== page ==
Nash-2 Equilibrium: Selective Farsightedness Under Uncertain Response
This paper provides an extended analysis of an equilibrium concept for non-cooperative games with boundedly rational players: Nash-2 equilibrium. Players think one step ahead and account for all profitable responses of player-specific subsets of opponents because of both the cognitive limitations on predicting everyone’s reaction and the inability to make deeper and certain predictions. They cautiously reject improvements that might lead to worse profits after some reasonable response. For n-person games we introduce the notion of a reflection network consisting of direct competitors to express the idea of selective farsightedness. For almost every 2-person game with a complete reflection network, we prove the existence of a Nash-2 equilibrium. Nash-2 equilibrium sets are obtained in models of price and quantity competition, and in Tullock’s rent-seeking model with two players. It is shown that such farsighted behavior may provide strategic support for tacit collusion. The analyses of n-person Prisoner’s dilemma and oligopoly models with a star reflection structure demonstrate some possibilities of strategic collusion and a large variety of potentially stable outcomes.
A judicial review of the infringement decisions of the competition authority substantially affects the standard of evidence in competition enforcement as well as the structure of cases that the competition authority takes. Enforcement against concerted practice in Russia represents a case-study of interaction between commercial courts of first instance, the Highest Court, the competition authority as enforcer, market participants and the legislator to influence the standards of liability under investigation of concerted practice. We examine the judicial review of infringement decisions on concerted practice and track the evolution of legal definition and sufficiency of evidence in such cases. We show, first, that in Russian enforcement, the ability of the Highest Court to influence the criteria of first instance courts is limited (in contrast to the ability of the first instance court to influence the strategy of enforcement by the competition authority). Second, the increase in the burden of proof motivates the competition authority to refrain from an investigation of concerted practice, in accordance with the prediction of the model of the selection of enforcement target by reputation-maximizing authority.
Advance price announcements in the form of general rate increase (GRIs) by liner shipping companies have recently become the subject of investigations by competition authorities in different jurisdictions, including the European Union and Russia. The main goal of this paper is to answer the question whether GRIs predict price changes of competitors. Comparison of GRIs with actual price changes in particular routes, defined as antitrust markets in competition investigations in Russia, shows a limited anti-competitive effect of advance price announcements, albeit under specific market conditions. Regression analysis, undertaken in the context of the Russian investigation, rejects the hypothesis that the GRI of a particular company would be followed by price increases of its competitors. Moreover, the frequent changes in the market shares of liner companies support the hypothesis of competition vis à vis collusion. Remedies applied by competition authorities address content and timing of GRIs. The theory of tacit collusion suggests that remedies, which further specify the content of price announcements, may paradoxically enhance non-cooperative pricing, in contrast to remedies that restrict audience of GRIs by customers.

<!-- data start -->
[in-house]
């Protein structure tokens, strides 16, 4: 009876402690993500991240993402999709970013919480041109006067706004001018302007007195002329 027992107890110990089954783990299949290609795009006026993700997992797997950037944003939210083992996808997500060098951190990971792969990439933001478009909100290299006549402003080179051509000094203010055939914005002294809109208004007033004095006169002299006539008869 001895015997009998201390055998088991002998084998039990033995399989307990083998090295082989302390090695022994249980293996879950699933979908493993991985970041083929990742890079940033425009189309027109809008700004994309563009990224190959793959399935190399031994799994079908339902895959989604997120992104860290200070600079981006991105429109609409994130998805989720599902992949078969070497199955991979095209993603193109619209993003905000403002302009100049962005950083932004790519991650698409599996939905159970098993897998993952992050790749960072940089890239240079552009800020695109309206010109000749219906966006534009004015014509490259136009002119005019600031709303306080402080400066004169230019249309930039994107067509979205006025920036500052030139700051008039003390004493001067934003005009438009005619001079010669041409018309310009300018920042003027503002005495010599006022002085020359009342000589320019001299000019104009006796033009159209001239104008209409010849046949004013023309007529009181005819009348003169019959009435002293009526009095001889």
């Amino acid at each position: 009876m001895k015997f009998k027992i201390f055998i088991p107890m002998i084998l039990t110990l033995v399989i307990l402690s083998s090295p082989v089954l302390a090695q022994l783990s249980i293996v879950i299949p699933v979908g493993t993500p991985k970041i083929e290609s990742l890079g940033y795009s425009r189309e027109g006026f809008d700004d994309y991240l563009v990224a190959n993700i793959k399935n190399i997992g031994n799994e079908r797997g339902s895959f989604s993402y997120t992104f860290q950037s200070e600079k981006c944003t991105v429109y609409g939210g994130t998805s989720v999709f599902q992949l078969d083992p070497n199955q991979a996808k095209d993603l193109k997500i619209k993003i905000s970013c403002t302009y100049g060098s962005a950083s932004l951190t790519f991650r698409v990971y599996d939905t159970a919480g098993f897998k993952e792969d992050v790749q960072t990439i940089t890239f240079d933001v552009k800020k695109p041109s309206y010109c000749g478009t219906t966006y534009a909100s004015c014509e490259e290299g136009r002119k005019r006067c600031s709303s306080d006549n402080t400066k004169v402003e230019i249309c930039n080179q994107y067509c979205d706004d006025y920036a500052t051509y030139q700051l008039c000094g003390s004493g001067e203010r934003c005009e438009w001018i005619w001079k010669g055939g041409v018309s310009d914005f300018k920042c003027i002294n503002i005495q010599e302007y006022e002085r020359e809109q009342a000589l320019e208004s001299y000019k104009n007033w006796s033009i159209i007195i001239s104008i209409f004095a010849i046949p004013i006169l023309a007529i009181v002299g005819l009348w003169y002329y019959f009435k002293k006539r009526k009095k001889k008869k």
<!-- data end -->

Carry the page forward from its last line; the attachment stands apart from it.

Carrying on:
We examine an equilibrium concept for 2-person non-cooperative games with boundedly rational agents which we call Nash-2 equilibrium. It is weaker than Nash equilibrium and equilibrium in secure strategies: a player takes into account not only current strategies but also all profitable next-stage responses of the partners to her deviation from the current profile that reduces her relevant choice set. We provide a condition for Nash-2 existence in finite games and complete characterization of Nash-2 equilibrium in strictly competitive games. Nash-2 equilibria in Hotelling price-setting game are found and interpreted in terms of tacit collusion.
The paper examines the structure, governance, and balance sheets of state-controlled banks in Russia, which accounted for over 55 percent of the total assets in the country's banking system in early 2012. The author offers a credible estimate of the size of the country's state banking sector by including banks that are indirectly owned by public organizations. Contrary to some predictions based on the theoretical literature on economic transition, he explains the relatively high profitability and efficiency of Russian state-controlled banks by pointing to their competitive position in such functions as acquisition and disposal of assets on behalf of the government. Also suggested in the paper is a different way of looking at market concentration in Russia (by consolidating the market shares of core state-controlled banks), which produces a picture of a more concentrated market than officially reported. Lastly, one of the author's interesting conclusions is that China provides a better benchmark than the formerly centrally planned economies of Central and Eastern Europe by which to assess the viability of state ownership of banks in Russia and to evaluate the country's banking sector.
The paper examines the principles for the supervision of financial conglomerates proposed by BCBS in the consultative document published in December 2011. Moreover, the article proposes a number of suggestions worked out by the authors within the HSE research team.